Some US companies that provide industrial shredders (for reference only since we will start with a shredder smaller than the ones those companies provide): Lanrryy Machinery, Franklin Miller, Vecoplan

Example of plastic shredder at the Museum of Space Available, Bali, Indonesia, 2022:
20221003PlasticRecyclingSolution1.jpg 20221003PlasticRecyclingSolution2.jpg 20221003PlasticRecyclingSolution3.jpg


Then we use a compressor with a mold to compress the plastic chips into bricks similar to this one or that one to create bricks following this example.

Compression can be achieved with a simple car jack. The compression mold is a relatively affordable one-time investment. Using a 2 ton press will work ok. A 10 ton press will probably give better result. What happens if we use a 4000 ton press to create our plastic bricks?

Pressure equals heat. Solar heat can be used to soften/melt the plastic chips to help the compressing process. For instance we could leverage the heat stored by a large metal object such as a shipping container exposed to the sun to melt the shreds of plastic into metal molds. In the desert, we could also explore solar ovens.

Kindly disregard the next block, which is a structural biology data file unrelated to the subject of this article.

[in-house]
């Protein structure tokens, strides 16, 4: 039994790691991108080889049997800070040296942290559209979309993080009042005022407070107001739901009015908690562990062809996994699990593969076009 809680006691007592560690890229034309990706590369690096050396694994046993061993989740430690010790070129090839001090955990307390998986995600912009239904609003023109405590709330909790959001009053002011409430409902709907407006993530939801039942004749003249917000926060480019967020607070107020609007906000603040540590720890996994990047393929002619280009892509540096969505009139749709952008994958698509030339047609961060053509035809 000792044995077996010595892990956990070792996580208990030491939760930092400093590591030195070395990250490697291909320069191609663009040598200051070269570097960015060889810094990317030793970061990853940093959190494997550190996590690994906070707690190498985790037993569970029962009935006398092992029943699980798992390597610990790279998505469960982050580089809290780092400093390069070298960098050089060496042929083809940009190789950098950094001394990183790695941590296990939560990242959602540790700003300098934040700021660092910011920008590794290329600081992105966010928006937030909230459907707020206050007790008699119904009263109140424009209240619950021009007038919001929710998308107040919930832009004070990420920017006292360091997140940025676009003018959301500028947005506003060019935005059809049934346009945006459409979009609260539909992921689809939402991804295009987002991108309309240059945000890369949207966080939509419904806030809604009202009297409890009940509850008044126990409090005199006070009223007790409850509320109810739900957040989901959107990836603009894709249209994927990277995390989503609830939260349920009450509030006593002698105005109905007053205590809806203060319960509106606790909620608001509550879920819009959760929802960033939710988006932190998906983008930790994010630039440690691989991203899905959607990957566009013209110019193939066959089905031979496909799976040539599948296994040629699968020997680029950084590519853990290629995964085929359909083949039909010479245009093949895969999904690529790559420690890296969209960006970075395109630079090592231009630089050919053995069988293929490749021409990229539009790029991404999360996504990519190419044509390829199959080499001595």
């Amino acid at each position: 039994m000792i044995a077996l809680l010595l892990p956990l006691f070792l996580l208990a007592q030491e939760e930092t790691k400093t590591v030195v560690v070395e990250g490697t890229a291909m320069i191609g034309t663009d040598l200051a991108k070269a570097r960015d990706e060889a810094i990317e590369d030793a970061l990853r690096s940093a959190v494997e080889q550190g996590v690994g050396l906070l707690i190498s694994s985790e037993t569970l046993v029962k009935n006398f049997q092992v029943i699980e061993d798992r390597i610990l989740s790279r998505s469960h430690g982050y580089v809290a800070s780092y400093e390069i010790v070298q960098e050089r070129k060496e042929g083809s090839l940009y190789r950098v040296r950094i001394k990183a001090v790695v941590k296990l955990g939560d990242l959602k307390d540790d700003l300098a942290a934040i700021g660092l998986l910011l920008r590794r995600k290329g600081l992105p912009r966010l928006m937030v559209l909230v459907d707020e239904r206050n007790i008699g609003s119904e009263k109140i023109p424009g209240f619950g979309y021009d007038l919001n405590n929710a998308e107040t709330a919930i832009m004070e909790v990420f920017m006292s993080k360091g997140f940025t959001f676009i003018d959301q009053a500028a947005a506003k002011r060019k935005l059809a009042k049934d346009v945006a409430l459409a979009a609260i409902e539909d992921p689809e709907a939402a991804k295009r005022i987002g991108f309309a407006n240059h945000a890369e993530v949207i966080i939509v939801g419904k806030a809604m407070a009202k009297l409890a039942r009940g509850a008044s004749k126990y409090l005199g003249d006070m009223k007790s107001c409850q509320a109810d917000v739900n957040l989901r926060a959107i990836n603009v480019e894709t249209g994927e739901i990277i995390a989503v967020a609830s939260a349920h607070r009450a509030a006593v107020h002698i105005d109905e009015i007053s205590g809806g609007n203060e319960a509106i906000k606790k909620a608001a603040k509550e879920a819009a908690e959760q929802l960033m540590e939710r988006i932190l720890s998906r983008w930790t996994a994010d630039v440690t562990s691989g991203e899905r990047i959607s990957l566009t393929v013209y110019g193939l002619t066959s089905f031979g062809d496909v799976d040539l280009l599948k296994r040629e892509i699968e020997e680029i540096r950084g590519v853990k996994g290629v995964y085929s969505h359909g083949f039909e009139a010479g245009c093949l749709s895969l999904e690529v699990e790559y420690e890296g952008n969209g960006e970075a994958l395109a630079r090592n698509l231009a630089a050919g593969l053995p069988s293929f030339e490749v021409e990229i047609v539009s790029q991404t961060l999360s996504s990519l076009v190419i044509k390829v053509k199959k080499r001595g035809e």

Our first brick

Recycled plastic brick
"D24" debossed on one side
Dimensions: 20cm x 10cm x 5cm

20240229.D24CompressedBrickModel.1.jpg 20240229.D24CompressedBrickModel.2.jpg

Brick Compressor

Examples of brick compressor and molds
BrickCompressor.jpg BrickMold1.jpg BrickMold2.jpg

Human-powered recycling set

Example of human-powered plastic shredder and brick compressor at Monsieur Spoon in Pererenan, Bali, Indonesia, August 2020:
2021PlasticRecyclingSolution1.jpg 2021PlasticRecyclingSolution2.jpg

Although not our approach, here's a video of a radical experiment of melting mixed plastics together.

Which new plastic objects do we need?

Making objects out of plastic trash is neat but the question at the end of the recycling line is this: what kind of new plastic objects do we need? What objects are best positioned to gain the most from being made out of plastic? How do we avoid recycling the problem along with the plastic?

Disorient's goal is not only to become self-reliant when it comes to plastic recycling by recycling on-site (immediacy) but also to start using the resulting plastic bricks (and possibly other objects depending on the molds used during compression) as a component of our art installations. Creating 3D printing filaments is a possible solution but requires specific types of plastics which means that we would need to add pre-processing steps to our plastic recycling. This is something that we are trying to avoid at the beginning.

It's somewhat comforting to know that when our recycled plastic objects become obsolete, we can throw them back into the shredder for another cycle.

None of this is new. What's new is to actually make it happen.


D22 camper and co-builder of the first Man at the first Burning Man event at San Franciscos's Baker Beach in 1986, Jerry James inspires a new wave of non-burnable art.


DPR banner goes here.